Sunday, November 23rd, 2008
In 2006-2007, I wrote monthly columns for SaudiDebate.com, an online liberal forum on the Middle East. Unfortunately, it is now defunct so I’ll be republishing here on my blog some of my favourite pieces that I wrote for them, starting with this one from February 2007.
What Does a Muslim Look Like?
By Mona Eltahawy
Feb. 11, 2007
What does a Muslim look like? What does a Muslim home look like? And just who exactly makes up the Muslim mainstream?
These questions came to mind after I took part in a panel discussion in New York City recently called “American Muslims”. It was meant to highlight the diversity of Muslim voices and experiences in the United States. My co-panelists and I thought we did a good job. They were Asra Nomani, the Indian-born journalist and author of “Standing Alone in Mecca: An American Woman’s Struggle for the Soul of Islam” and Altaf Hussain, also Indian-born, a social worker and a member of the executive committee of the Muslim Alliance in North America. Both Nomani and Hussain moved to the United States as children. I was born in Egypt and have lived in the U.S. for almost seven years.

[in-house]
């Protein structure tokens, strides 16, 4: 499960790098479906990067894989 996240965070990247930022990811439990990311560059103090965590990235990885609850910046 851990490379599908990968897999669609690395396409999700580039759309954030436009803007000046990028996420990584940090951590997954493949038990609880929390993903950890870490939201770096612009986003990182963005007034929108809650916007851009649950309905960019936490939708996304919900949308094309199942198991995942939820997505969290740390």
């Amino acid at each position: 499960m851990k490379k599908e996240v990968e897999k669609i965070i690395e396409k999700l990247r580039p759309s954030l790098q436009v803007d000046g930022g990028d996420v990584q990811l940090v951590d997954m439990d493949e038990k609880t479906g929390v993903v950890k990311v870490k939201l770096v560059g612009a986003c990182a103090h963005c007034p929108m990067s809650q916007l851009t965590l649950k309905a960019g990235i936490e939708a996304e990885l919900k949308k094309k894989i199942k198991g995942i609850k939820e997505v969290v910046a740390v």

The panel moderator was Paul Barrett, who was a reporter and editor at The Wall Street Journal for 18 years and currently directs the investigative reporting team at BusinessWeek. He is the author of the recently published “American Islam: The Struggle for the Soul of a Religion”.
Nomani, Hussain and I offered quite different views on a range of subjects that surely were proof of the vibrant debate among Muslims but despite our best efforts, not all were convinced apparently. Two women from the audience were later overheard saying “They’re trying to convince us they’re the mainstream? They’re not the mainstream.”
That, coupled with a question during the Q&A on “what does a Muslim home look like” (read: it can’t possibly look like a home I would recognise), got me wondering against whom my co-panelists and I were being compared.
I’m quite sure it’s Angry Bearded Muslim Man. And Covered in Black Muslim Woman.
My inkling that “Muslims like me” were losing the image war dawned on me the first time I appeared on U.S. television. I got an email a few hours later asking me if I was “sure I was a Muslim”. When I speak on panel discussion or give lectures on Muslim issues, a question I can almost guarantee getting is “how representative are you?”
Implicit in all these questions is the disturbingly prevalent view that there is only one way to be a Muslim. That kind of Muslim is a mainstay of television news around the world. Enter Angry Bearded Muslim Man and Covered in Black M Woman.
Angry Bearded Muslim Man is easily recognizable. He is usually yelling “Allahu Akbar” and burning something – an effigy of U.S. President George W. Bush, an American flag or an Israeli flag, preferably all three.